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McClurkin-Bey v. Maryland Department of Labor

United States District Court, D. Maryland

July 15, 2015



RICHARD D. BENNETT, District Judge.

On July 7, 2015, Ricky McClurkin-Bey, a resident of the District of Columbia, filed this self-represented complaint, against the Maryland Department of Labor, Licensing and Regulation ("MDLL&R"), seeking injunctive relief and damages. McClurkin-Bey invokes this Court's federal question and diversity jurisdiction under 28 U.S.C. §§ 1331 & 1332. The factual account of his claim concerns his loss of a job at a Target retail store ("Target"), his telephone interview with Defendant's representative after seeking unemployment insurance, and the determination that he did not qualify for said benefits. ECF No. 1. McClurkin-Bey asserts that the determination was based on Target's false unwritten claim that he had quit his job, when in fact he had been fired. He further takes issue with his appeal of the denial of benefits, claiming that he met the requirement of good cause for his late filing of an appeal and the hearing examiner should have reversed the initial determination to deny unemployment benefits because the examiner received written information that McClurkin-Bey was fired. He accuses the Defendant of negligence because the decision to deny benefits was made in reliance on verbal, non-written proof. He seeks compensatory damages in the amount of $5, 168.00 and punitive damages in $5, 000, 000.00. Id. at pg. 4.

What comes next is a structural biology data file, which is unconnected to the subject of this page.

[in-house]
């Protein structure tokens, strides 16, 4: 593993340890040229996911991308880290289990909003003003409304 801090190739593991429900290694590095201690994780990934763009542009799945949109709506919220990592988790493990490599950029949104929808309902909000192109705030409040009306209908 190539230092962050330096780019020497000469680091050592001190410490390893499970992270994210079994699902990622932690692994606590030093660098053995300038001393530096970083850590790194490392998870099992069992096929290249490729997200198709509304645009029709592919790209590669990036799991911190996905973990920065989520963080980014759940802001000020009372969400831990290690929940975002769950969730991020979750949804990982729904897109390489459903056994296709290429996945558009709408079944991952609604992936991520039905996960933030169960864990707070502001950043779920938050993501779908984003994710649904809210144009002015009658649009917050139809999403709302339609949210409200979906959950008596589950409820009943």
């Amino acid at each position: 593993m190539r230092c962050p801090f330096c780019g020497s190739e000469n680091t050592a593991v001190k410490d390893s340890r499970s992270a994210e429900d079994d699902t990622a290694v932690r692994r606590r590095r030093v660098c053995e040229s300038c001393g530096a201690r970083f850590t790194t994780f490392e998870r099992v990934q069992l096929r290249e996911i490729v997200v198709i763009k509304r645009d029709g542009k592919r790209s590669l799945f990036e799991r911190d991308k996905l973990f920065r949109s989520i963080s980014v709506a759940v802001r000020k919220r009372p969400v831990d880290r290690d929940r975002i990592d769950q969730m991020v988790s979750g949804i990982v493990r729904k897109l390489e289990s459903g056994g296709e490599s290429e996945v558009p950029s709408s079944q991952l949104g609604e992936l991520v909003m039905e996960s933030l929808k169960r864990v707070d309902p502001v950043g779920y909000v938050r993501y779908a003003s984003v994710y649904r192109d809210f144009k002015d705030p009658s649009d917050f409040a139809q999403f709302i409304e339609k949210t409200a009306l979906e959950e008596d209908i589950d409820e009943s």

McClurkin-Bey has filed a Motion for Leave to Proceed In forma Pauperis. ECF No. 2. Because he appears indigent, his motion for leave to proceed in forma pauperis shall be granted. His Complaint shall, however, be dismissed without prejudice for lack of subject matter jurisdiction.

A Court may consider subject matter jurisdiction as part of its initial review of the Complaint. See Lovern v. Edwards, 190 F.3d 648, 654 (4th Cir. 1999) (holding that "[d]etermining the question of subject matter jurisdiction at the outset of the litigation is often the most efficient procedure"). In general, if subject matter jurisdiction is lacking in an action before a court, the action must be dismissed. See Fed.R.Civ.P. 12(h)(3) ("If the court determines at any time that it lacks subject-matter jurisdiction, the court must dismiss the action."). Consequently a federal court must determine with certainty whether it has subject matter jurisdiction over a case pending before it. If necessary, the Court has an obligation to consider its subject matter jurisdiction sua sponte. See Joseph v. Leavitt, 465 F.3d 87, 89 (2d Cir. 2006). "[Q]uestions of subject-matter jurisdiction may be raised at any point during the proceedings and may (or, more precisely, must) be raised sua sponte by the court." Brickwood Contractors, Inc. v. Datanet Engineering, Inc., 369 F.3d 385, 390 (4th Cir. 2004).

District courts have original jurisdiction pursuant to 28 U.S.C. § 1331 "of all civil actions arising under the Constitution, laws, or treaties of the United States." See 28 U.S.C. § 1331. Under the "well-pleaded complaint doctrine, " federal jurisdiction exists only when a federal question is presented on the face of plaintiff's properly pleaded complaint. See Caterpillar Inc. v. Williams, 482 U.S. 386, 392 (1987). The Fourth Circuit has observed that "[t]here is no single, precise definition' of what it means for an action to arise under' federal law." Verizon Md., Inc. v. Global NAPS, Inc., 377 F.3d 355, 362 (4th Cir. 2004) (quoting Merrell Dow Pharm. Inc. v. Thompson, 478 U.S. 804, 808 (1986)). Indeed: